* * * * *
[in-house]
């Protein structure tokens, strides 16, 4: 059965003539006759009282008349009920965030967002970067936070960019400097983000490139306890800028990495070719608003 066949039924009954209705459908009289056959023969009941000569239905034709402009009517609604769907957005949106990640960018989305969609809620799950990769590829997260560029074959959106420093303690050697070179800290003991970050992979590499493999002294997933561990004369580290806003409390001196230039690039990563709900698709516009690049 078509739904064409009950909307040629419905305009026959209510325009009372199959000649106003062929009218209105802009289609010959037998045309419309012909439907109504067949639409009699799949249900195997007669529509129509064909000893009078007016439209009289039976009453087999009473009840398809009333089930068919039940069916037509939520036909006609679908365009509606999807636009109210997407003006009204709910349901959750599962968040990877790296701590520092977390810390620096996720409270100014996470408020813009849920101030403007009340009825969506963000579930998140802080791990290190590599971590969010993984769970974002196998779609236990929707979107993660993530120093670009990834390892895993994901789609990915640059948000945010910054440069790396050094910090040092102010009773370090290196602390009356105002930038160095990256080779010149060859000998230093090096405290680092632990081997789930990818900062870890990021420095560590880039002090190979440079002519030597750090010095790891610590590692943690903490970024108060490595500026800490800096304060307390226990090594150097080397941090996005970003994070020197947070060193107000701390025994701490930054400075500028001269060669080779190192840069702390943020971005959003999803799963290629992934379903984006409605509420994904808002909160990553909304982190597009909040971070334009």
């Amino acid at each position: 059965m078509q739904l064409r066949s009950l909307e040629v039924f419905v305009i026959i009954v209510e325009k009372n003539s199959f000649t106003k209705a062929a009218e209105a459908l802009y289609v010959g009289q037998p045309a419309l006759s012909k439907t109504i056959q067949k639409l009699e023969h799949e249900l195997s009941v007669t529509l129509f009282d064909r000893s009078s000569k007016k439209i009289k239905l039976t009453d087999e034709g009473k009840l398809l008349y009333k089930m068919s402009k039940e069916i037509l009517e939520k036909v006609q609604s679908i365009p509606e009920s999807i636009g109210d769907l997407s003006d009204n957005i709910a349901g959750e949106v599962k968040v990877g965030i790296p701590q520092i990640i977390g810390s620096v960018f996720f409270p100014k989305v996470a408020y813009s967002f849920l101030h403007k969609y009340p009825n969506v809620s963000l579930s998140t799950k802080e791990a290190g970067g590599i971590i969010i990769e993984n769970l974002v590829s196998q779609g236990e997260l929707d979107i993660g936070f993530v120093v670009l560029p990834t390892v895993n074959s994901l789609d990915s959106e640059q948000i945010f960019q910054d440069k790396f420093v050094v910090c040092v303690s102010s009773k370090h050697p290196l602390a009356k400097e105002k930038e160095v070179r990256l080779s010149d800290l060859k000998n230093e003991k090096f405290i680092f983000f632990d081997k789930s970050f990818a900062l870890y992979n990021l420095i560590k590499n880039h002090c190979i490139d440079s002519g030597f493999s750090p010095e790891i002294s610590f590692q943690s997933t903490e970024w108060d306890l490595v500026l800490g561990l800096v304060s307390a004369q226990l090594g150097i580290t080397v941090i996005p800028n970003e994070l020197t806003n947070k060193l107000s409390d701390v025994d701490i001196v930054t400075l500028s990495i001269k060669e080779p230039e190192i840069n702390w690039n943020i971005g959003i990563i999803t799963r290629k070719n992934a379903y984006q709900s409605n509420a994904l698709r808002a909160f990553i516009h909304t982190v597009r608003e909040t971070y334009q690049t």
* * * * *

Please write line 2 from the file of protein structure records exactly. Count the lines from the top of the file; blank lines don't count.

């Protein structure tokens, strides 16, 4: 059965003539006759009282008349009920965030967002970067936070960019400097983000490139306890800028990495070719608003 066949039924009954209705459908009289056959023969009941000569239905034709402009009517609604769907957005949106990640960018989305969609809620799950990769590829997260560029074959959106420093303690050697070179800290003991970050992979590499493999002294997933561990004369580290806003409390001196230039690039990563709900698709516009690049 078509739904064409009950909307040629419905305009026959209510325009009372199959000649106003062929009218209105802009289609010959037998045309419309012909439907109504067949639409009699799949249900195997007669529509129509064909000893009078007016439209009289039976009453087999009473009840398809009333089930068919039940069916037509939520036909006609679908365009509606999807636009109210997407003006009204709910349901959750599962968040990877790296701590520092977390810390620096996720409270100014996470408020813009849920101030403007009340009825969506963000579930998140802080791990290190590599971590969010993984769970974002196998779609236990929707979107993660993530120093670009990834390892895993994901789609990915640059948000945010910054440069790396050094910090040092102010009773370090290196602390009356105002930038160095990256080779010149060859000998230093090096405290680092632990081997789930990818900062870890990021420095560590880039002090190979440079002519030597750090010095790891610590590692943690903490970024108060490595500026800490800096304060307390226990090594150097080397941090996005970003994070020197947070060193107000701390025994701490930054400075500028001269060669080779190192840069702390943020971005959003999803799963290629992934379903984006409605509420994904808002909160990553909304982190597009909040971070334009």